Washington DC: Scientists, using NASA’s Lunar Reconnaissance Orbiter (LRO), have observed water molecules moving around the dayside of the Moon, the US space agency said, an advance that could help us learn about accessibility of water that can be used by humans in future lunar missions. Measuerments from the Lyman Alpha Mapping Project (LAMP) instrument aboard the LRO of the sparse layer of molecules temporarily stuck to the surface helped characterise lunar hydration changes over the course of a day, according to the study published in the journal Geophysical Research Letters. Also Read – Imran Khan arrives in China, to meet Prez Xi JinpingUp until the last decade, scientists thought the Moon was arid, with any water existing mainly as pockets of ice in permanently shaded craters near the poles. More recently, scientists have identified surface water in sparse populations of molecules bound to the lunar soil, or regolith, NASA said in a statement. The amount and locations vary based on the time of day. This water is more common at higher latitudes and tends to hop around as the surface heats up. Also Read – US blacklists 28 Chinese entities over abuses in XinjiangThese results aid in understanding the lunar water cycle and will ultimately help us learn about accessibility of water that can be used by humans in future missions to the Moon, said Amanda Hendrix, a senior scientist at the Planetary Science Institute. Lunar water can potentially be used by humans to make fuel or to use for radiation shielding or thermal management; if these materials do not need to be launched from Earth, that makes these future missions more affordable, Hendrix said in a statement. Water molecules remain tightly bound to the regolith until surface temperatures peak near lunar noon. Molecules thermally desorb and can bounce to a nearby location that is cold enough for the molecule to stick or populate the Moon’s extremely tenuous atmosphere or exosphere, until temperatures drop and the molecules return to the surface, the US space agency said. Michael Poston from Southwest Research Institute (SwRI) in Texas, US, had previously conducted extensive experiments with water and lunar samples collected by the Apollo missions. The latest research revealed the amount of energy needed to remove water molecules from lunar materials, helping scientists understand how water is bound to surface materials. Lunar hydration is tricky to measure from orbit, due to the complex way that light reflects off of the lunar surface, said Poston, who is now a research scientist on the LAMP team,. “Previous research reported quantities of hopping water molecules that were too large to explain with known physical processes. I’m excited about these latest results because the amount of water interpreted here is consistent with what lab measurements indicate is possible,” he said. Scientists have hypothesised that hydrogen ions in the solar wind may be the source of most of the Moon’s surface water. When the Moon passes behind the Earth and is shielded from the solar wind, the water spigot should essentially turn off, they noted. However, the water observed by LAMP does not decrease when the Moon is shielded by the Earth and the region influenced by its magnetic field, suggesting water builds up over time, rather than raining down directly from the solar wind.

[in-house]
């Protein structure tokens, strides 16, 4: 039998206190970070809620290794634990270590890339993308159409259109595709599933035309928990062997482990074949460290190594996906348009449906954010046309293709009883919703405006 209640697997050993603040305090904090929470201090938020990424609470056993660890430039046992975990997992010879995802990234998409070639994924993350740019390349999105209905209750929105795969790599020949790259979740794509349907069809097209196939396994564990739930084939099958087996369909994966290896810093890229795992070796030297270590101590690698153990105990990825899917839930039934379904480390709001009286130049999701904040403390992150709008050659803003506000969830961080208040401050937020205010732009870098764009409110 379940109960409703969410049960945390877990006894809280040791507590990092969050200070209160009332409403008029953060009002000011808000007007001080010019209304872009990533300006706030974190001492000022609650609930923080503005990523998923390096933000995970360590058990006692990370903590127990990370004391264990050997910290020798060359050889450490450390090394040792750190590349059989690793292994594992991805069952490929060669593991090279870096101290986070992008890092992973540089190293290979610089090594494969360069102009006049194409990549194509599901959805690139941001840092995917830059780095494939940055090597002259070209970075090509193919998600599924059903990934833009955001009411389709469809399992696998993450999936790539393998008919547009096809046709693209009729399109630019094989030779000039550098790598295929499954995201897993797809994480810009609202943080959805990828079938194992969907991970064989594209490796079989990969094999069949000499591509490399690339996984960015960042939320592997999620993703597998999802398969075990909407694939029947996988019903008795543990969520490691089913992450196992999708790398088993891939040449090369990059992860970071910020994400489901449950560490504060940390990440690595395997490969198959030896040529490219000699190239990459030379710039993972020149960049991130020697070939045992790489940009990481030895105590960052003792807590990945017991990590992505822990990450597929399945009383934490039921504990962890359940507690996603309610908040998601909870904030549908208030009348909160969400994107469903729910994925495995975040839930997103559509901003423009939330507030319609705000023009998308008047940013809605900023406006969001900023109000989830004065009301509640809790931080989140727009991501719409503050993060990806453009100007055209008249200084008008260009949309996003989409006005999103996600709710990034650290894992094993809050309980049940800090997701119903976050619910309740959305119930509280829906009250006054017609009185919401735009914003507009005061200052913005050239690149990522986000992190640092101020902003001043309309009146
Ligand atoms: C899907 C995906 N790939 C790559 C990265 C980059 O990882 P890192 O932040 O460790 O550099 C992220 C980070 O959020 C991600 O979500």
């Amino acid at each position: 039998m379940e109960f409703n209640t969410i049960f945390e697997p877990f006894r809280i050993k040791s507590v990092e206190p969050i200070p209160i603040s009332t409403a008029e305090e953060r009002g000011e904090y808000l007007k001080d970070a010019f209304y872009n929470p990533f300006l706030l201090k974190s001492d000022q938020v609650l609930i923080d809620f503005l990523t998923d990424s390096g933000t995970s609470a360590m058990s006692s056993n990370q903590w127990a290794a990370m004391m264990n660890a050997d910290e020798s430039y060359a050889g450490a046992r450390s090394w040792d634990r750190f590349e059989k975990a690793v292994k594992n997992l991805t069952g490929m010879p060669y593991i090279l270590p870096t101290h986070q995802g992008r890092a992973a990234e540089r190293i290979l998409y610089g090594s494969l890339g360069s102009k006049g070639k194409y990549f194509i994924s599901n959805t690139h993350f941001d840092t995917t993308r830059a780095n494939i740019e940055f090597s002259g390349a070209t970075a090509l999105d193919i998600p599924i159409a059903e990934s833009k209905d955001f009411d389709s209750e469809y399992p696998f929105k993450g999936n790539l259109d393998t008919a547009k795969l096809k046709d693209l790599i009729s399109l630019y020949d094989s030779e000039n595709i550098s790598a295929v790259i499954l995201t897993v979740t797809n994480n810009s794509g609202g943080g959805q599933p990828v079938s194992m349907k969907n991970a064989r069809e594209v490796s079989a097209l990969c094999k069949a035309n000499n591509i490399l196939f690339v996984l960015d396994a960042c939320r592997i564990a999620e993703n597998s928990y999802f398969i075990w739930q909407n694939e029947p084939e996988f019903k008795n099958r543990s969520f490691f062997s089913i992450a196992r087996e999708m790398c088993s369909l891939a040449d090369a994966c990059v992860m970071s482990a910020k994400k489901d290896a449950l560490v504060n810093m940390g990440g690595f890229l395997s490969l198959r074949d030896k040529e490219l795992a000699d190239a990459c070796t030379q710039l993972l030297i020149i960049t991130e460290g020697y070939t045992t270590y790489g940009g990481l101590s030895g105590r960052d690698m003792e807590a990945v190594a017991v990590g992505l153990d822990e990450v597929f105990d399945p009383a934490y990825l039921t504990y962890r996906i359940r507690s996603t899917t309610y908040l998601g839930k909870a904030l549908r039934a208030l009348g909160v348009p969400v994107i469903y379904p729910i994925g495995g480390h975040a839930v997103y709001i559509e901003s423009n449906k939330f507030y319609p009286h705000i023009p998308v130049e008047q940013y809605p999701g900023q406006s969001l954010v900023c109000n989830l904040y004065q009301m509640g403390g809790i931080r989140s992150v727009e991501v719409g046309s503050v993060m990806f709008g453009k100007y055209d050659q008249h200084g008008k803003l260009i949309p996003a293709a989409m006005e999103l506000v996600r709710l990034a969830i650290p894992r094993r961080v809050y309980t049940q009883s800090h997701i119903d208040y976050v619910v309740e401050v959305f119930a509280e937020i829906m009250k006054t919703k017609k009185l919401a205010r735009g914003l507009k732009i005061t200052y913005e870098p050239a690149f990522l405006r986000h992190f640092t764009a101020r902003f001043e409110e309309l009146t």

Houston: Scientists have used artificial intelligence (AI) to uncover two more hidden planets in the data collected by the Kepler space telescope. The technique shows promise for identifying many additional planets that traditional methods could not catch. Researchers from The University of Texas at Austin in the US created an algorithm that sifts through the data taken by Kepler to ferret out signals that were missed by traditional planet-hunting methods. Also Read – Swiggy now in 500 Indian cities, targets 100 more this year The process, described in the The Astronomical Journal, should help astronomers find many more missed planets hiding in Kepler data. “K2 data is more challenging to work with because the spacecraft is moving around all the time,” said Andrew Vanderburg, from UT Austin. This change came about after a mechanical failure. While mission planners found a workaround, the spacecraft was left with a wobble that AI had to take into account. Also Read – New HP Pavilion x360 notebook with in-built Alexa in India The Kepler and K2 missions have already discovered thousands of planets around other stars, with an equal number of candidates awaiting confirmation. The two planets are both very typical of planets found in K2, researchers said. “They’re really close in to their host star, they have short orbital periods, and they’re hot. They are slightly larger than Earth,” said Anne Dattilo, who led the study. Of the two planets, one is called K2-293b and orbits a star 1,300 light-years away in the constellation Aquarius. The other, K2-294b, orbits a star 1,230 light-years away, also located in Aquarius. Once the team used their algorithm to find these planets, they followed up by studying the host stars using ground-based telescopes to confirm that the planets are real. These observations were done with the 1.5-metre telescope at the Smithsonian Institution’s Whipple Observatory in Arizona and the Gillett Telescope at Gemini Observatory in Hawaii. The future of the AI concept for finding planets hidden in data sets looks bright. The current algorithm can be used to probe the entire K2 data set, Dattilo said — approximately 300,000 stars. The method couls also be applied to Kepler’s successor planet-hunting mission, TESS, which launched in April 2018. Kepler’s mission ended later that year.